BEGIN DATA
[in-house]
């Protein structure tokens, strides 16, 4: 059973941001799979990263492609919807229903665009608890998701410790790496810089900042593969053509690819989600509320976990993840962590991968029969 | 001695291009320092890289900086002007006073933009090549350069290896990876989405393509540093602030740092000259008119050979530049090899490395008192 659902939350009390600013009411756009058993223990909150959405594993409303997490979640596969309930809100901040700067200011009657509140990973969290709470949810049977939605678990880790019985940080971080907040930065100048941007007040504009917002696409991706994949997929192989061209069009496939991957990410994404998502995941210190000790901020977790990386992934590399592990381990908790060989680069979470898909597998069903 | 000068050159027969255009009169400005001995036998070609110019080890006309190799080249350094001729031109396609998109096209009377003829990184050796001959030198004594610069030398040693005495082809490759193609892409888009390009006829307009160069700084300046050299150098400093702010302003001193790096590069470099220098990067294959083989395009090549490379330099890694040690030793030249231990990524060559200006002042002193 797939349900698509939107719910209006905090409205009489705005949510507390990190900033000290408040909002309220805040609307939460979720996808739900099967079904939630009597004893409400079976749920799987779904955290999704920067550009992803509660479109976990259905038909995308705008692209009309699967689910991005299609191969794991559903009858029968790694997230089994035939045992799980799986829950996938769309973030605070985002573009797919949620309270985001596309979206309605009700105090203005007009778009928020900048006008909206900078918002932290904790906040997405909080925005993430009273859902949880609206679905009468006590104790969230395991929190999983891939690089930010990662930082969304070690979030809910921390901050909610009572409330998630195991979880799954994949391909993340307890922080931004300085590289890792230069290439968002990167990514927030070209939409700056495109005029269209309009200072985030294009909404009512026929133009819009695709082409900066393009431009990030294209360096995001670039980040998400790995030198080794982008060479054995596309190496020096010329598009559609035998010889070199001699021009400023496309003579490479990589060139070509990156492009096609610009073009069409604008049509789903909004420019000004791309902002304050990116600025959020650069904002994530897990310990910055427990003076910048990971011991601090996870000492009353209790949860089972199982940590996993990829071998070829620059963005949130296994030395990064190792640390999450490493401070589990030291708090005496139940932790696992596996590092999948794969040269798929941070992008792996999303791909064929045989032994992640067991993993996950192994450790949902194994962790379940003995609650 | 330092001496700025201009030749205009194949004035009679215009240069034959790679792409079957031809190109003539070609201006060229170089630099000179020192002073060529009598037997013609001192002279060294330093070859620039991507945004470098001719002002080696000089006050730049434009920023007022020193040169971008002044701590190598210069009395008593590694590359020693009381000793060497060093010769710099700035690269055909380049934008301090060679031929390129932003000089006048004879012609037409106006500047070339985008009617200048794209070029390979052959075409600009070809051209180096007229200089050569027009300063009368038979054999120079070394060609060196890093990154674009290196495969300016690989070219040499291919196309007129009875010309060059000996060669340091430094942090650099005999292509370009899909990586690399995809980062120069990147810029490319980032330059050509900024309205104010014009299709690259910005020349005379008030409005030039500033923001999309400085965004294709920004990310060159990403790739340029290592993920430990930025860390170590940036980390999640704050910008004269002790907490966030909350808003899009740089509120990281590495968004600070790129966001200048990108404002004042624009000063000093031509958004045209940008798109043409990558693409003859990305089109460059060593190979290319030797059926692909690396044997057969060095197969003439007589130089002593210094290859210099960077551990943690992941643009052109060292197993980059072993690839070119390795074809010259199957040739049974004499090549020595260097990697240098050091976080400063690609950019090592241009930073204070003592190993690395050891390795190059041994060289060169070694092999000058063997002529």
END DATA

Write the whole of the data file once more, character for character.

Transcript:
[in-house]
């Protein structure tokens, strides 16, 4: 059973941001799979990263492609919807229903665009608890998701410790790496810089900042593969053509690819989600509320976990993840962590991968029969 | 001695291009320092890289900086002007006073933009090549350069290896990876989405393509540093602030740092000259008119050979530049090899490395008192 659902939350009390600013009411756009058993223990909150959405594993409303997490979640596969309930809100901040700067200011009657509140990973969290709470949810049977939605678990880790019985940080971080907040930065100048941007007040504009917002696409991706994949997929192989061209069009496939991957990410994404998502995941210190000790901020977790990386992934590399592990381990908790060989680069979470898909597998069903 | 000068050159027969255009009169400005001995036998070609110019080890006309190799080249350094001729031109396609998109096209009377003829990184050796001959030198004594610069030398040693005495082809490759193609892409888009390009006829307009160069700084300046050299150098400093702010302003001193790096590069470099220098990067294959083989395009090549490379330099890694040690030793030249231990990524060559200006002042002193 797939349900698509939107719910209006905090409205009489705005949510507390990190900033000290408040909002309220805040609307939460979720996808739900099967079904939630009597004893409400079976749920799987779904955290999704920067550009992803509660479109976990259905038909995308705008692209009309699967689910991005299609191969794991559903009858029968790694997230089994035939045992799980799986829950996938769309973030605070985002573009797919949620309270985001596309979206309605009700105090203005007009778009928020900048006008909206900078918002932290904790906040997405909080925005993430009273859902949880609206679905009468006590104790969230395991929190999983891939690089930010990662930082969304070690979030809910921390901050909610009572409330998630195991979880799954994949391909993340307890922080931004300085590289890792230069290439968002990167990514927030070209939409700056495109005029269209309009200072985030294009909404009512026929133009819009695709082409900066393009431009990030294209360096995001670039980040998400790995030198080794982008060479054995596309190496020096010329598009559609035998010889070199001699021009400023496309003579490479990589060139070509990156492009096609610009073009069409604008049509789903909004420019000004791309902002304050990116600025959020650069904002994530897990310990910055427990003076910048990971011991601090996870000492009353209790949860089972199982940590996993990829071998070829620059963005949130296994030395990064190792640390999450490493401070589990030291708090005496139940932790696992596996590092999948794969040269798929941070992008792996999303791909064929045989032994992640067991993993996950192994450790949902194994962790379940003995609650 | 330092001496700025201009030749205009194949004035009679215009240069034959790679792409079957031809190109003539070609201006060229170089630099000179020192002073060529009598037997013609001192002279060294330093070859620039991507945004470098001719002002080696000089006050730049434009920023007022020193040169971008002044701590190598210069009395008593590694590359020693009381000793060497060093010769710099700035690269055909380049934008301090060679031929390129932003000089006048004879012609037409106006500047070339985008009617200048794209070029390979052959075409600009070809051209180096007229200089050569027009300063009368038979054999120079070394060609060196890093990154674009290196495969300016690989070219040499291919196309007129009875010309060059000996060669340091430094942090650099005999292509370009899909990586690399995809980062120069990147810029490319980032330059050509900024309205104010014009299709690259910005020349005379008030409005030039500033923001999309400085965004294709920004990310060159990403790739340029290592993920430990930025860390170590940036980390999640704050910008004269002790907490966030909350808003899009740089509120990281590495968004600070790129966001200048990108404002004042624009000063000093031509958004045209940008798109043409990558693409003859990305089109460059060593190979290319030797059926692909690396044997057969060095197969003439007589130089002593210094290859210099960077551990943690992941643009052109060292197993980059072993690839070119390795074809010259199957040739049974004499090549020595260097990697240098050091976080400063690609950019090592241009930073204070003592190993690395050891390795190059041994060289060169070694092999000058063997002529």